It's no secret that Nintendo has been having something of a tough time of it in regards to the 3DS. Since its launch in late March of this year, Nintendo's newest handheld has battled through a significant price drop, a shaky start as far as its online functionality is concerned, complaints about poor battery life and relatively low sales, that can arguably be attributed to a distinct lack of top-tier games to play on it. This has no doubt come as a major shock to Nintendo, a company that has traditionally dominated the handheld console market since the Game Boy launched in 1989.
Of course, Nintendo is fully aware of the problems it's been facing with the 3DS. There has been acknowledgment that maybe the 3DS was launched too early, with an over-reliance on third party support to drive hardware sales in the launch period, when said support just wasn't sufficient. Nintendo is, after all, well known for its first party franchises and it probably wouldn't be too big a stretch to say that the majority of those who buy Nintendo's consoles - be that home or portable - do so because of the constant and dependable stream of quality first party titles. Nintendo currently has Tetris Axis, Super Mario 3D Land, Pokémon Rumble Blast and Mario Kart 7 all lined up for 3DS owners before the end of 2011. After that, 2012 will see Kid Icarus: Uprising and Luigi’s Mansion 2 hit store shelves, with new instalments in the Mario Tennis, Fire Emblem, Animal Crossing and Paper Mario franchises also on the way.
But is that enough? You could argue that there's plenty there to keep 3DS players who're particularly avid Nintendo fans thoroughly entertained for quite some time, but what if there was a way to garner even more sales with minimal costs, while guaranteeing that gamers would be throwing their money at genuinely brilliant titles?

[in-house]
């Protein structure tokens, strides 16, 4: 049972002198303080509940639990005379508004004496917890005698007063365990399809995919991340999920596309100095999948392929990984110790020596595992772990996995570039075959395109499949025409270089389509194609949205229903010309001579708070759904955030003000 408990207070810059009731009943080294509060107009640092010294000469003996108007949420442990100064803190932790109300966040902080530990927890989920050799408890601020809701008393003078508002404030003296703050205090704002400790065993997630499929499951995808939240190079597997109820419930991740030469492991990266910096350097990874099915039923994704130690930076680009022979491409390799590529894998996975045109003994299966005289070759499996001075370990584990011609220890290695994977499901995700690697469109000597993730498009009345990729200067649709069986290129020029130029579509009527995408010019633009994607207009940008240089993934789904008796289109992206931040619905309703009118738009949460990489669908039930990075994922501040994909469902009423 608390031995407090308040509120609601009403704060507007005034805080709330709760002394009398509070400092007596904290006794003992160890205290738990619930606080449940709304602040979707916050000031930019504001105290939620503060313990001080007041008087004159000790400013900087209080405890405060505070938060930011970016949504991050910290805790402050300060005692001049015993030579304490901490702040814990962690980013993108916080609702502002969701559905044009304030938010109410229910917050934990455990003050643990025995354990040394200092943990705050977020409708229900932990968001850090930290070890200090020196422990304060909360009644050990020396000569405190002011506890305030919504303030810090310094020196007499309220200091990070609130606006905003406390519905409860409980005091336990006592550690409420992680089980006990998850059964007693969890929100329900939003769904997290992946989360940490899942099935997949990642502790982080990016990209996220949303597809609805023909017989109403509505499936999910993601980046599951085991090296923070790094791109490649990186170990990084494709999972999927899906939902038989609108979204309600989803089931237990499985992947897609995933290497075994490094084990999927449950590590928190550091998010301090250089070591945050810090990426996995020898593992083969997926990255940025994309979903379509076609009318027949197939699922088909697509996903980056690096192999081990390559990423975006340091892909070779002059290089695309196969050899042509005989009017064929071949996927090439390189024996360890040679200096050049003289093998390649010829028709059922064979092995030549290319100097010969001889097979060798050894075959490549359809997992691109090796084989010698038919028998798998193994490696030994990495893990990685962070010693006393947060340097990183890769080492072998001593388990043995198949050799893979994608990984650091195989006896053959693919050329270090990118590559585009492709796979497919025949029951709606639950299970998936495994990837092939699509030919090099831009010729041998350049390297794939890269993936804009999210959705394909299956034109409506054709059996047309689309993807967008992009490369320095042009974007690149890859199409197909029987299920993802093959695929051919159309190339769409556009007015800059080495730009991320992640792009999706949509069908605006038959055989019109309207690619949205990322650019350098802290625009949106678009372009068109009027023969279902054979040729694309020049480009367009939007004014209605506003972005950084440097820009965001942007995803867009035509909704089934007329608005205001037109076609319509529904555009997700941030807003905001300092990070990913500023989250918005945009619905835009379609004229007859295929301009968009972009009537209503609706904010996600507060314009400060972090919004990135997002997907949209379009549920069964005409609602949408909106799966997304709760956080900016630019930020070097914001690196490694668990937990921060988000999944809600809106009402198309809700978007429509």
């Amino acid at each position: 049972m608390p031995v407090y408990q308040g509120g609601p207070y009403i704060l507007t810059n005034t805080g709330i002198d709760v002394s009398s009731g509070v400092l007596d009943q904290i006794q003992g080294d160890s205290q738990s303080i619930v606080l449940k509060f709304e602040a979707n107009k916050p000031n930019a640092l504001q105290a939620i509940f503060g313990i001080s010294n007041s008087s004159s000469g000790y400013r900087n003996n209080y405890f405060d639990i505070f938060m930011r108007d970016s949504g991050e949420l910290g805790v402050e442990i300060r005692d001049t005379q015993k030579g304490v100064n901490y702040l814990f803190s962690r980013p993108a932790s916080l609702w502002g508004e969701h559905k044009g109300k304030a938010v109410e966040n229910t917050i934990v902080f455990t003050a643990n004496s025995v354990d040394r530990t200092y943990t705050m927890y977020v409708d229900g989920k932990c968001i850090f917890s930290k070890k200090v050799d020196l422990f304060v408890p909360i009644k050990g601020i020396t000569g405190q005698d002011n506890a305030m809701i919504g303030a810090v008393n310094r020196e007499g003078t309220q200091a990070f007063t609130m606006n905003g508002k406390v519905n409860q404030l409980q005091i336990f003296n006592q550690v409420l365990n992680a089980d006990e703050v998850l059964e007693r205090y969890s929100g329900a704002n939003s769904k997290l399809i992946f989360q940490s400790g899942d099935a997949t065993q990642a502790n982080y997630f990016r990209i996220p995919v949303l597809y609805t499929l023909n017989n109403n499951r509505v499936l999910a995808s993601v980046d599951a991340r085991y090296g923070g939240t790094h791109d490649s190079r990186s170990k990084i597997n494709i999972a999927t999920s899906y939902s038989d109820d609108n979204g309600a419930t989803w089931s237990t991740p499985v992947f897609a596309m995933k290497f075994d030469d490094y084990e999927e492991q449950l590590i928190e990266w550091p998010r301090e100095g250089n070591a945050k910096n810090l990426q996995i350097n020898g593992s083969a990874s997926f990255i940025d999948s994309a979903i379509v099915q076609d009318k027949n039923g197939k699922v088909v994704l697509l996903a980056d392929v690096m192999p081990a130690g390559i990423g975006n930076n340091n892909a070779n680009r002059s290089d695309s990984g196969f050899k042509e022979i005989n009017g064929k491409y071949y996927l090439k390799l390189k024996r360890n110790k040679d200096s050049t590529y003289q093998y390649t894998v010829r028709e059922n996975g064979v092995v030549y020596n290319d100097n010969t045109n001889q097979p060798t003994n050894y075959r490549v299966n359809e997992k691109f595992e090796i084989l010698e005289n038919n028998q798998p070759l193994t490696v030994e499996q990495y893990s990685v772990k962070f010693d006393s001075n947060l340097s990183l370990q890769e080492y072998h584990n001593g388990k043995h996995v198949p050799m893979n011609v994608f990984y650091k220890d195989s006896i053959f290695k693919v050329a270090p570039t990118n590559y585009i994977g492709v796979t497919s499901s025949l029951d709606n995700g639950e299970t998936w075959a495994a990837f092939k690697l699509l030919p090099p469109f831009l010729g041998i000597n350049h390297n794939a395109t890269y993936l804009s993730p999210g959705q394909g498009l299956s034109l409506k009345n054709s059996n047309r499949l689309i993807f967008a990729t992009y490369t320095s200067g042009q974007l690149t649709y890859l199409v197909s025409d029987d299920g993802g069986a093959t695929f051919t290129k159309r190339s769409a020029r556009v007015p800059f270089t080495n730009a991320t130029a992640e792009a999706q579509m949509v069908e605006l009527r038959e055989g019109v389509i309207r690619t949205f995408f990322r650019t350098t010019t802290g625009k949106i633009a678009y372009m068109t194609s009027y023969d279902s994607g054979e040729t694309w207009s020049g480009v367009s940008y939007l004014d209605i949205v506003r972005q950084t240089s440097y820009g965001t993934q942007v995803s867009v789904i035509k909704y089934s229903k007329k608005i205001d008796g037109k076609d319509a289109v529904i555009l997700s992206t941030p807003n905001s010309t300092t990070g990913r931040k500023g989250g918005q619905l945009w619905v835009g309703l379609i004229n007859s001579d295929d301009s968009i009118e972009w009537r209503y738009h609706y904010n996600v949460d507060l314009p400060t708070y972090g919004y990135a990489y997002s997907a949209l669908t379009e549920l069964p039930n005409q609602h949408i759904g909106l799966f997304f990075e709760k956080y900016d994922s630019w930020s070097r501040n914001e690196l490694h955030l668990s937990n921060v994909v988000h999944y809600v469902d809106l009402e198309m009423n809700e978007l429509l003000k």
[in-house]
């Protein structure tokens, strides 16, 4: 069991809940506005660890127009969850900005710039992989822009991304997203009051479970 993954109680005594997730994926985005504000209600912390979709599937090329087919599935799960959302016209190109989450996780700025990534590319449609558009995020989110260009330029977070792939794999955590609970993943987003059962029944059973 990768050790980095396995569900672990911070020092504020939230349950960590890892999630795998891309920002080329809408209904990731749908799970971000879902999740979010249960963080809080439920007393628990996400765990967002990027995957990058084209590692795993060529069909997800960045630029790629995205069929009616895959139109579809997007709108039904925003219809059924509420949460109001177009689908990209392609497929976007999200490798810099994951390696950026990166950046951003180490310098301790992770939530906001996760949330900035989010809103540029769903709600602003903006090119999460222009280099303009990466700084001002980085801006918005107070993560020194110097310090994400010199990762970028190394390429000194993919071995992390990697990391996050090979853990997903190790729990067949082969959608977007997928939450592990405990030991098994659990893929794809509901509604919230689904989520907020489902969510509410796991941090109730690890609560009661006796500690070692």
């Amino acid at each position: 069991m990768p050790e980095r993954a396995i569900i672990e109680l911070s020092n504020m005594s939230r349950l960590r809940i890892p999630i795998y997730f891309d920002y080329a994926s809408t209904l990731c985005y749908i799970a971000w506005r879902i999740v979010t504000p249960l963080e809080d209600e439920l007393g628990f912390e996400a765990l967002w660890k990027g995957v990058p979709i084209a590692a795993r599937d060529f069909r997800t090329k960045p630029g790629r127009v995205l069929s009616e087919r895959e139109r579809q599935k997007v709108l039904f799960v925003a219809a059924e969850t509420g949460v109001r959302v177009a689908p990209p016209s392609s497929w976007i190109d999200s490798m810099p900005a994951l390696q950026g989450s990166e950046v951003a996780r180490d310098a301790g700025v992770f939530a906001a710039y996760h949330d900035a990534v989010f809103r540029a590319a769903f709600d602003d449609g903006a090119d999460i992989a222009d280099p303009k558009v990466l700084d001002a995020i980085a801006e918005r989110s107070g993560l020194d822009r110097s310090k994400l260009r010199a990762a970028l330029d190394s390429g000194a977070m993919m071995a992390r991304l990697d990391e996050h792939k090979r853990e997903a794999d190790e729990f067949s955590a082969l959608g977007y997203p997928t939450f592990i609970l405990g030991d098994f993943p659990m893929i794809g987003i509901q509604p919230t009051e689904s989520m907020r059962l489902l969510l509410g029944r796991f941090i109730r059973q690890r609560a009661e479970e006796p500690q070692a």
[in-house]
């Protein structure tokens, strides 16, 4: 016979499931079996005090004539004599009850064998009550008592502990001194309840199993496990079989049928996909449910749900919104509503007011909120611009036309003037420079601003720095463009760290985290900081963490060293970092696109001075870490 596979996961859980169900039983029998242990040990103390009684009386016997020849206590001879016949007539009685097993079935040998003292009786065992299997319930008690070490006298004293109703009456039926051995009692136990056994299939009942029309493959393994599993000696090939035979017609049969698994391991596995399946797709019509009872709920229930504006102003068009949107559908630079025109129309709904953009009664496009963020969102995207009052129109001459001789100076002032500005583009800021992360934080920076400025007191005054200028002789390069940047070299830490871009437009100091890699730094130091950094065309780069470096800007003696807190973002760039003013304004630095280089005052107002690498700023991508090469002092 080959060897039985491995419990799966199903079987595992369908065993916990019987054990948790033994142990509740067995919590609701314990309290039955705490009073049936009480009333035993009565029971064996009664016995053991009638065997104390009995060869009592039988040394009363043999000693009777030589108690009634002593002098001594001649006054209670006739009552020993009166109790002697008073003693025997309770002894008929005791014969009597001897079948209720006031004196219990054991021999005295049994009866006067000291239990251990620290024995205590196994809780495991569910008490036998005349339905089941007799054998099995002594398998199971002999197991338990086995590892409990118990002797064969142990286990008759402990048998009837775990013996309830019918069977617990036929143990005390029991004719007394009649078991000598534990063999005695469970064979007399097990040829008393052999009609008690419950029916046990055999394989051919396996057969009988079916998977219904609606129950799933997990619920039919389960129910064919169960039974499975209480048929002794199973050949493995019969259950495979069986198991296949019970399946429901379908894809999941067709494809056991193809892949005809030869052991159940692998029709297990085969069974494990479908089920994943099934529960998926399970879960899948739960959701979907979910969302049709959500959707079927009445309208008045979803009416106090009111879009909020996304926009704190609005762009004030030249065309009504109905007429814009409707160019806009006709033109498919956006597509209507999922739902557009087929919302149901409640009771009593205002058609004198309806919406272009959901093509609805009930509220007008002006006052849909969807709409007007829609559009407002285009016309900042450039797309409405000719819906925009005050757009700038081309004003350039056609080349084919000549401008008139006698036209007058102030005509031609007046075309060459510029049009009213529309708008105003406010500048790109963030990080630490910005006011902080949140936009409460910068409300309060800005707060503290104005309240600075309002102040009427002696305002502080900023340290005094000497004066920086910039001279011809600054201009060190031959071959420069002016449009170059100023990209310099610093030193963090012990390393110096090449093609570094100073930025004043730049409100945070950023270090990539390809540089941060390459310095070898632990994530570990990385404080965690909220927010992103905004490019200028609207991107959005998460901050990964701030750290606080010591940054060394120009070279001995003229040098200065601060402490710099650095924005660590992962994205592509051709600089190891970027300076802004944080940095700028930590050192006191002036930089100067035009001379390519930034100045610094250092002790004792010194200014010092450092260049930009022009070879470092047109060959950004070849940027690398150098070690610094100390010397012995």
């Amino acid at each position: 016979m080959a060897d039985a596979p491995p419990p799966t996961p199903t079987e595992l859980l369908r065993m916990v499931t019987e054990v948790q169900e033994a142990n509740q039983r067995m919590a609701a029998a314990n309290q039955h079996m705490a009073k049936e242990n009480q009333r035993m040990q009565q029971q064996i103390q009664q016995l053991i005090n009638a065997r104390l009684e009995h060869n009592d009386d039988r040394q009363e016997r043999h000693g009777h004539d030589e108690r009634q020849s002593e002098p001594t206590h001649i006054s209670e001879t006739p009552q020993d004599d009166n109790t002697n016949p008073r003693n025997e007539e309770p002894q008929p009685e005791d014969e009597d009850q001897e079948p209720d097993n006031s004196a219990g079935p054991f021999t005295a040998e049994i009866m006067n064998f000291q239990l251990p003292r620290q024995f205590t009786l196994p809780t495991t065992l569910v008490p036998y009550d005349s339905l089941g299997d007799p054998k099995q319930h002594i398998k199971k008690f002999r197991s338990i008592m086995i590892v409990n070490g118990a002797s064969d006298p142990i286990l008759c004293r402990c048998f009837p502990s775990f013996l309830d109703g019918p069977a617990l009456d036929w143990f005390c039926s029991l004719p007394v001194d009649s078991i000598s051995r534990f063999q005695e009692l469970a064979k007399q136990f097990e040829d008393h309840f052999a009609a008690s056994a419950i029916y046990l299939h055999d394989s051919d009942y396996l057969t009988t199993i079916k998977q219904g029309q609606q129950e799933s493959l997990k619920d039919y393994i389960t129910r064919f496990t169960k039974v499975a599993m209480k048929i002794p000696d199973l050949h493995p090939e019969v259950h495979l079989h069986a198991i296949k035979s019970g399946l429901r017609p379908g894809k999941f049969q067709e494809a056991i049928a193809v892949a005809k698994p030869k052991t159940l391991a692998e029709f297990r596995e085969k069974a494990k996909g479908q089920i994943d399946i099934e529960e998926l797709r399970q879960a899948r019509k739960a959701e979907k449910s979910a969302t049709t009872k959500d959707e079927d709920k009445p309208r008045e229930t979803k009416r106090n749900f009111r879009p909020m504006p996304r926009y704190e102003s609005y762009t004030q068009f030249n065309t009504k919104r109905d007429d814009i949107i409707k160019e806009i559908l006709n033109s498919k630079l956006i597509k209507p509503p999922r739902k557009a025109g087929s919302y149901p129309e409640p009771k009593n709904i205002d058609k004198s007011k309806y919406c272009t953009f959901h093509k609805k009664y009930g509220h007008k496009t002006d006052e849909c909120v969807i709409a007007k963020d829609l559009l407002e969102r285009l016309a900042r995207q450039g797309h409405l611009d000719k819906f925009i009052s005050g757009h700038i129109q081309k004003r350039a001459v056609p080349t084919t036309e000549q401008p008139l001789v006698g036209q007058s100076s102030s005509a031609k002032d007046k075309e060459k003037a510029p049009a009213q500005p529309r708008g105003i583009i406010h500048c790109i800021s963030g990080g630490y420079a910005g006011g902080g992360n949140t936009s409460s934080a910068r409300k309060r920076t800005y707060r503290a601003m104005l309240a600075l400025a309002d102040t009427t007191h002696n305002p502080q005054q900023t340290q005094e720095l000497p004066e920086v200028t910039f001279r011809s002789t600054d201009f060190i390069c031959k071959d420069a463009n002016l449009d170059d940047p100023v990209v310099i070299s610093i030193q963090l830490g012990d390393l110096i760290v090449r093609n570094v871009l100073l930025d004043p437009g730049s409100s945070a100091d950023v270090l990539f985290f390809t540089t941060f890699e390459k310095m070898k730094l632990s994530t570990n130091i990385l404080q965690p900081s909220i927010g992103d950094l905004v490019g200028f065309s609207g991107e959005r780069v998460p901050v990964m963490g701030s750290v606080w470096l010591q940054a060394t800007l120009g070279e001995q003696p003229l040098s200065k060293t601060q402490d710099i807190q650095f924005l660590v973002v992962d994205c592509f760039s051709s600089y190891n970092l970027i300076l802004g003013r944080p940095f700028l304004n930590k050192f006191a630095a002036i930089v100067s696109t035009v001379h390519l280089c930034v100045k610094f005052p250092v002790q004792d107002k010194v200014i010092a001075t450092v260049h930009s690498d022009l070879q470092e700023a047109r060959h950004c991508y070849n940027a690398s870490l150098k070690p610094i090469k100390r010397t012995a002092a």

We are, perhaps controversially, referring to remakes, which have already been a mainstay in the 3DS software library up to this point, whether they be third party titles such as Tom Clancy’s Splinter Cell 3D and Rayman 3D that garnered mixed responses, or Nintendo's own The Legend of Zelda: Ocarina of Time 3D and Star Fox 64 3D, which earned more praise. But why should Nintendo stop there when it has a plethora of classic games in its back catalogue and a developer worthy of updating these games to meet current handheld standards?
That developer is Grezzo, the company responsible for Ocarina of Time 3D. They spruced it up visually, streamlined its menus and user interface, added new modes and even altered certain aspects of the gameplay and in-game items to take advantage of the 3DS' unique capabilities. The result was a game that, remarkably, is even better than the already nigh-on flawless title it was back in its glory days on the N64. Grezzo also developed The Legend of Zelda: Four Swords Anniversary Edition, proving further that it is trusted to bring Nintendo titles to the 3DS platform. It could be a shrewd move on Nintendo's part to seize the opportunity presenting itself, take Grezzo under its wing and put them to work on updating more of its older titles for the 3DS.
It could be a shrewd move on Nintendo's part to seize the opportunity presenting itself, take Grezzo under its wing and put them to work on updating more of its older titles for the 3DS.